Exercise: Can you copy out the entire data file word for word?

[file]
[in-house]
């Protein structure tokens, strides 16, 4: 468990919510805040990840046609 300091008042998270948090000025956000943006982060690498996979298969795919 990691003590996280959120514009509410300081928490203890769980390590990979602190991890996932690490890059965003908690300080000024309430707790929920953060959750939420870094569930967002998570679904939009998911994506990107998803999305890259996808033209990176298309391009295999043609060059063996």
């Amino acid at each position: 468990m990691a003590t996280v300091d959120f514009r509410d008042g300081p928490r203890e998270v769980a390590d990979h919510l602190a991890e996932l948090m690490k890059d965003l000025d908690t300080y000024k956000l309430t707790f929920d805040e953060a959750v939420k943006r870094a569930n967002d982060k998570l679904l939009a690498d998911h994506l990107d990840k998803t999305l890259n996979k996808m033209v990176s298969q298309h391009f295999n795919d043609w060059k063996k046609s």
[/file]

[in-house]
């Protein structure tokens, strides 16, 4: 468990919510805040990840046609 300091008042998270948090000025956000943006982060690498996979298969795919 990691003590996280959120514009509410300081928490203890769980390590990979602190991890996932690490890059965003908690300080000024309430707790929920953060959750939420870094569930967002998570679904939009998911994506990107998803999305890259996808033209990176298309391009295999043609060059063996």
């Amino acid at each position: 468990m990691a003590t996280v300091d959120f514009r509410d008042g300081p928490r203890e998270v769980a390590d990979h919510l602190a991890e996932l948090m690490k890059d965003l000025d908690t300080y000024k956000l309430t707790f929920d805040e953060a959750v939420k943006r870094a569930n967002d982060k998570l679904l939009a690498d998911h994506l990107d990840k998803t999305l890259n996979k996808m033209v990176s298969q298309h391009f295999n795919d043609w060059k063996k046609s």